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Old 07-01-2011, 10:45 PM   #3
Jack the Hack
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The answer depends on the USTA Section because each Section is given the ability to handle disqualifications differently. It used to be that self rated players that struck out had all of their match scores reversed. I believe that is still the case in my USTA Section (Pacific Northwest). However, players with ratings based on NTRP tournament play or mixed doubles league results from the previous year, or those that had successful appeal (including medical) only have their last match reversed if they strike out. Therefore, if the player had an A, T, M, rating, and the Section where this player was from only disqualifies the last match, then his team would advance. If he was self rated, all of his matches could possibly be reversed, but the championship would likely stand because he team would have won 3-2 even after his DQ.

The FAQ's found here could shed some light:

http://assets.usta.com/assets/1/USTA...s/NTRP_FAQ.pdf

FAQ #27 states that each Section determines which matches will be reversed in local play. It also states that a Section must determine one of two methods of DQ for championships:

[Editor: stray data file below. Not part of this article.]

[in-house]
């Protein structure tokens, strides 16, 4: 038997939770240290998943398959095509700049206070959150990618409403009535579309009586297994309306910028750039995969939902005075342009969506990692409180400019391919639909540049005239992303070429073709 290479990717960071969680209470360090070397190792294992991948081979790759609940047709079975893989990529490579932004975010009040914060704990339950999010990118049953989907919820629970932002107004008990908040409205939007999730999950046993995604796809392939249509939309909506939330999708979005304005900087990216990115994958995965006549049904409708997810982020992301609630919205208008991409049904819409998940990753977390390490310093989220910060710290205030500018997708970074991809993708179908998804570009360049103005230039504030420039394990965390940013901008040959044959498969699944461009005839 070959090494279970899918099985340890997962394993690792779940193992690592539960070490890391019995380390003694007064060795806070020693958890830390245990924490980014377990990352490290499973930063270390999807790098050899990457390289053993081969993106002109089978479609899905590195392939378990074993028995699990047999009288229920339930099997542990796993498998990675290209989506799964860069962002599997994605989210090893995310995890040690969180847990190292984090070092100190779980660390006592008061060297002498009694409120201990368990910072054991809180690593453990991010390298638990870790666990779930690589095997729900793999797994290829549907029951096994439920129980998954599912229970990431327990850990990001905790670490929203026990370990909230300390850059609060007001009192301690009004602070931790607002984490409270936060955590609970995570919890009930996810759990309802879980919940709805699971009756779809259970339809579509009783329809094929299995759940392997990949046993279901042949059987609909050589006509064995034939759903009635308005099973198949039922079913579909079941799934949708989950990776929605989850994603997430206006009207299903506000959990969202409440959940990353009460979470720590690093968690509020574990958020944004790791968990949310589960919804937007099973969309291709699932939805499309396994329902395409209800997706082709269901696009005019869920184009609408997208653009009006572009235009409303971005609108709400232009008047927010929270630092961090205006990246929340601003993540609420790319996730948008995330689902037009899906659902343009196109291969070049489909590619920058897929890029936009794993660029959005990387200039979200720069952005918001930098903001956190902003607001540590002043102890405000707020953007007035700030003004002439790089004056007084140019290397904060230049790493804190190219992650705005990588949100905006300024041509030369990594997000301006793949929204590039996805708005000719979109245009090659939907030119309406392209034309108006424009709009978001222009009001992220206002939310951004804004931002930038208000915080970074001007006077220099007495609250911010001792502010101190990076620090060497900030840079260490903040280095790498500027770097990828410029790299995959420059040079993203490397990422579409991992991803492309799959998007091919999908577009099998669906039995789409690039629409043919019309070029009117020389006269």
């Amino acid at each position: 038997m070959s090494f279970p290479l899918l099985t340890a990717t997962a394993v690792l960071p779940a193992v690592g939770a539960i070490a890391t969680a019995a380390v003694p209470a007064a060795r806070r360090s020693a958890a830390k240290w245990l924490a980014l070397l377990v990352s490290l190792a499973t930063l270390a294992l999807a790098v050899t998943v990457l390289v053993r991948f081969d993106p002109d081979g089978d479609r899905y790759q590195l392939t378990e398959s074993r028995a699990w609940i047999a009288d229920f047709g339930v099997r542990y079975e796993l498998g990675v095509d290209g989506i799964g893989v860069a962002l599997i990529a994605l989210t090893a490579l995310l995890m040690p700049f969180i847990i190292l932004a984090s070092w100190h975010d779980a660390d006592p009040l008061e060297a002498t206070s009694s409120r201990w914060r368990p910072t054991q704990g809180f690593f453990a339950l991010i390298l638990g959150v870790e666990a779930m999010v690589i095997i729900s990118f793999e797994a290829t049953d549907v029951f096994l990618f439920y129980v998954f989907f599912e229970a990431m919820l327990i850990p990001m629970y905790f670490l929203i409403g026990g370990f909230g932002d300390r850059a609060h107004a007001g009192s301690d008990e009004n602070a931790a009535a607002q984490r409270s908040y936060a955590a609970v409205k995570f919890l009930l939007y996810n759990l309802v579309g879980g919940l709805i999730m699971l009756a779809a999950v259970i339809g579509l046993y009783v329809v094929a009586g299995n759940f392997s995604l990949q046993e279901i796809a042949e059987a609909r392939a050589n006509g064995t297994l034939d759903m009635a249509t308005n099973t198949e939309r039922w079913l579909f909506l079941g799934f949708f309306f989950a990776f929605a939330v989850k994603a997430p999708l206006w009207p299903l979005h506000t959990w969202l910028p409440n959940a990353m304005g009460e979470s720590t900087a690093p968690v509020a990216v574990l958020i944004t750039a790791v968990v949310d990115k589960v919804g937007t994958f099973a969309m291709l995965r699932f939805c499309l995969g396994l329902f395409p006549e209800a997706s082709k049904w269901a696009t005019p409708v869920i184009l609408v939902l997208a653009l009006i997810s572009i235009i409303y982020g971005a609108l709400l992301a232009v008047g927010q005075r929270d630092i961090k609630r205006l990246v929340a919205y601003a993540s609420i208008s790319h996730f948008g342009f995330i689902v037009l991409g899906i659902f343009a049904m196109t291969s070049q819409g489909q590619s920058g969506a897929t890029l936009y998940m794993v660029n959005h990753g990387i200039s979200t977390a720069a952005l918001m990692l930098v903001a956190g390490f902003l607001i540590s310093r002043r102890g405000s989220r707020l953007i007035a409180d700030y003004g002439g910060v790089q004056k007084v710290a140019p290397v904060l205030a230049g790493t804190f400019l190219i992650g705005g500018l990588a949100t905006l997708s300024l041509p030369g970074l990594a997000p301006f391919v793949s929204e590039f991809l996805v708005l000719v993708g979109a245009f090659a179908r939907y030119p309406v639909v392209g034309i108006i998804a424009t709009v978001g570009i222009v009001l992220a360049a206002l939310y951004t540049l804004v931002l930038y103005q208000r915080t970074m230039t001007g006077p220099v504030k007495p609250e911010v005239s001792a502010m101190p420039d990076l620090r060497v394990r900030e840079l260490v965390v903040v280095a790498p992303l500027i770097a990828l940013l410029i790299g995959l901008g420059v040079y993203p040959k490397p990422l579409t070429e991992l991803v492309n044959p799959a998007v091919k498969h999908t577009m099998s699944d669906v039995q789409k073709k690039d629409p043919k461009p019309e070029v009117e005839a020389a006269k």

1. Run the ratings after the conclusion of a tournament, and let the matches of a DQ'ed player stand (but he is not allowed to advance to Nationals).

or

2. The ratings are run after the tournament and the last match of the DQ'ed player is reversed to 0-6, 0-6.

In both cases, it would seem to indicate that the team you described will advance beyond the state tournament despite the player's dynamic disqualification, but that they will obviously be without him at the next level of playoffs. However, it also depends on whether the Section handles the state playoff as a "championship" or an extension of local league play.

By the way, I had a friend that was on a team that won their state playoff 3-2. The matches were tied at 2-2, and their #1 singles player won 13-11 in the third set tiebreaker after saving 4 match points. The team celebrated, everybody got the trophies for winning, and they started making plans for Sectionals. However, one week later, they were notified that their singles player had gotten his third strike in that final match, and that their entire team win had been reversed! That was very hard to take, especially when the two singles players were obviously so competitively matched.
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